Jane Yellowlees Douglas, PhD of the University of Florida
Jane has been researching and writing on hypertext from psychological, aesthetic, and sociological perspectives for a quarter century. She has also held positions in sociology, English, medicine, and management, in addition to working as a partner in advertising agencies with a long list of Fortune 500 clients. Unsurprisingly, given her exposure to so many disciplines, she sees the future of text from a variety of perspectives, from the speed with which Google Scholar algorithms enable more rapid research in formulating novel hypotheses in biomedical science to the successful stratagem organizations use to speed the adoption and widespread uptake of innovations into markets. Now a faculty member in the University of Florida’s Clinical and Translational Science Institute, she is also Associate Professor of Management there.
topic : Text as Currency: Business Models in Publishing Fiction from Print to E-books
Douglas will focus on the evolution of the author as a paid entity, with the rise of Mudie’s Select Libraries, which enabled authors for the first time to achieve lucrative (non-patronage-based) returns on their writing, via first serial exposure and subsequent subscription-based access to the published “Triple-Decker” completed works. Viewed along a historic continuum from the mid-Victorian era to the present, we can see the shift from our most recent bricks and mortar bookseller model as merely a stage in the evolution of the cycle that covers author-text-public. She will address what the coming years may hold for writers and readers alike, including the pending cloud-based services enabling readers to once more “share” digital text.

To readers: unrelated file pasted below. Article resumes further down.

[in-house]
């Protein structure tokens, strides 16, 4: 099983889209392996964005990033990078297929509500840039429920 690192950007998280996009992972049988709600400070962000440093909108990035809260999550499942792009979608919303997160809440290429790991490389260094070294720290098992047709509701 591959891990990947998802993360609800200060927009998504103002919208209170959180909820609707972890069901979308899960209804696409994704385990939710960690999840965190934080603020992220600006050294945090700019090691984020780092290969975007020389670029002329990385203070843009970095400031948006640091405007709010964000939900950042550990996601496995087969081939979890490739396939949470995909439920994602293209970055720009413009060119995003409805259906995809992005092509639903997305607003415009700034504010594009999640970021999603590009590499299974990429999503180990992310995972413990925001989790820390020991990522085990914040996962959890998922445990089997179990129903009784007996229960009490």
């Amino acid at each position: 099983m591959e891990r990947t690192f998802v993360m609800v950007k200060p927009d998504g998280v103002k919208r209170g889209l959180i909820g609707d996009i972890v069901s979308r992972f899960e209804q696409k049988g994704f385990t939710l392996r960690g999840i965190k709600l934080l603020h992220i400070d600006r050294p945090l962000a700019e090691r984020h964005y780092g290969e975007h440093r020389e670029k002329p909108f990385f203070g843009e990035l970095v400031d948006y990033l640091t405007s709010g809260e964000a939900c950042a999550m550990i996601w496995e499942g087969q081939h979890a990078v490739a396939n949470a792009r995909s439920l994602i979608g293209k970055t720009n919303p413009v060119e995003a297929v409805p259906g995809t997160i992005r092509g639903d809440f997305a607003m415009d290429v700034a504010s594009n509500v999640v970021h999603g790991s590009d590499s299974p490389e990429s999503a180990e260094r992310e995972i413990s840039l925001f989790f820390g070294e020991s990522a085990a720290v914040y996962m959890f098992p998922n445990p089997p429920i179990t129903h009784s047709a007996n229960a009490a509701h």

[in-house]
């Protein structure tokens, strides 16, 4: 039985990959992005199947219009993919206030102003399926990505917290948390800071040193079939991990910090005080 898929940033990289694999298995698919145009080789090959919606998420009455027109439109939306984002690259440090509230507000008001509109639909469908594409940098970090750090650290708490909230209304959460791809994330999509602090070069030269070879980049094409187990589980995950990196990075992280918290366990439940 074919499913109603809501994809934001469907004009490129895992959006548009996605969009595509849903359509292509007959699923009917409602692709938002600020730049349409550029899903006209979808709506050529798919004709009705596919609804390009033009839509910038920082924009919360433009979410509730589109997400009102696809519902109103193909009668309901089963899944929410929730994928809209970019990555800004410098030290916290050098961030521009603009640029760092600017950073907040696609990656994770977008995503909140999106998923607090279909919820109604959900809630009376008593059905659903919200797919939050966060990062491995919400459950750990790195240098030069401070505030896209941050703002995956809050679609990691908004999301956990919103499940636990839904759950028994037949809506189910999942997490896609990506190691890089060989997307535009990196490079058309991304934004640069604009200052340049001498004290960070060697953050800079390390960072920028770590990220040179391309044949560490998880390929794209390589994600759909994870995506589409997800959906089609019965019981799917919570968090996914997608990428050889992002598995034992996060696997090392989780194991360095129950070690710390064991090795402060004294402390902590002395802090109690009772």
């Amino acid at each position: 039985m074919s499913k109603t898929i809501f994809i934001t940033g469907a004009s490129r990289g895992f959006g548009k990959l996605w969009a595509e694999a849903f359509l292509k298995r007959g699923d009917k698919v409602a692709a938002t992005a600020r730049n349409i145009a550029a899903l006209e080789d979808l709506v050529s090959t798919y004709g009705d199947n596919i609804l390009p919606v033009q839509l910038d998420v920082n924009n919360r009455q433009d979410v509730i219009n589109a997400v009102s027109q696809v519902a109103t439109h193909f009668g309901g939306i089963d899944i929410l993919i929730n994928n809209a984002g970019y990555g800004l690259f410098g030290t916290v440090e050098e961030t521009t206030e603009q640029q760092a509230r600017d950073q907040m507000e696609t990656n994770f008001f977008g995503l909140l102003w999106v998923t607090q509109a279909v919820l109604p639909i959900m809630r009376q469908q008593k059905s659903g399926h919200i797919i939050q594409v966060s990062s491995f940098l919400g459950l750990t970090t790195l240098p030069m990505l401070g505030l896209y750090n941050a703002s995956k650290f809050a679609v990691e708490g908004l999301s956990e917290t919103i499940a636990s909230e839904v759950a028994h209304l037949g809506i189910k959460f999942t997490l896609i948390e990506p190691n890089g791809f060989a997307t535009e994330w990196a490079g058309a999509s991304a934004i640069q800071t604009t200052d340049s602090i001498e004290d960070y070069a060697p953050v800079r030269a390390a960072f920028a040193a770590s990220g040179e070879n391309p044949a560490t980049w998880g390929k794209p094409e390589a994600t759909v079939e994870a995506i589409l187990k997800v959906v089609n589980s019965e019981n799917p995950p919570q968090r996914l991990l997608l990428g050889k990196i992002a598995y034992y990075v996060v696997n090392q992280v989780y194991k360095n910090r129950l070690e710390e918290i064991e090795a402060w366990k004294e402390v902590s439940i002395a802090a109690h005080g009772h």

The 19th century was a hotbed of innovative models for making money out of publishing—most of it not to writers’ advantage. After fifty years of writers making a good living from writing, we’re now facing the same challenges Dickens and Thackeray grappled with: how to earn a living in an era where Apple and Amazon now have even more clout than the titans of Victorian publishing. Through engaging questions from the audience, Douglas’ talk also provides warnings about ‘free’ platforms for publishing that actually hold the rights to your own content, why you violate the Digital Millennium Copyright Act when you post your own published content from a magazine or journal, and possibilities for making a living off content many of us currently give away for free.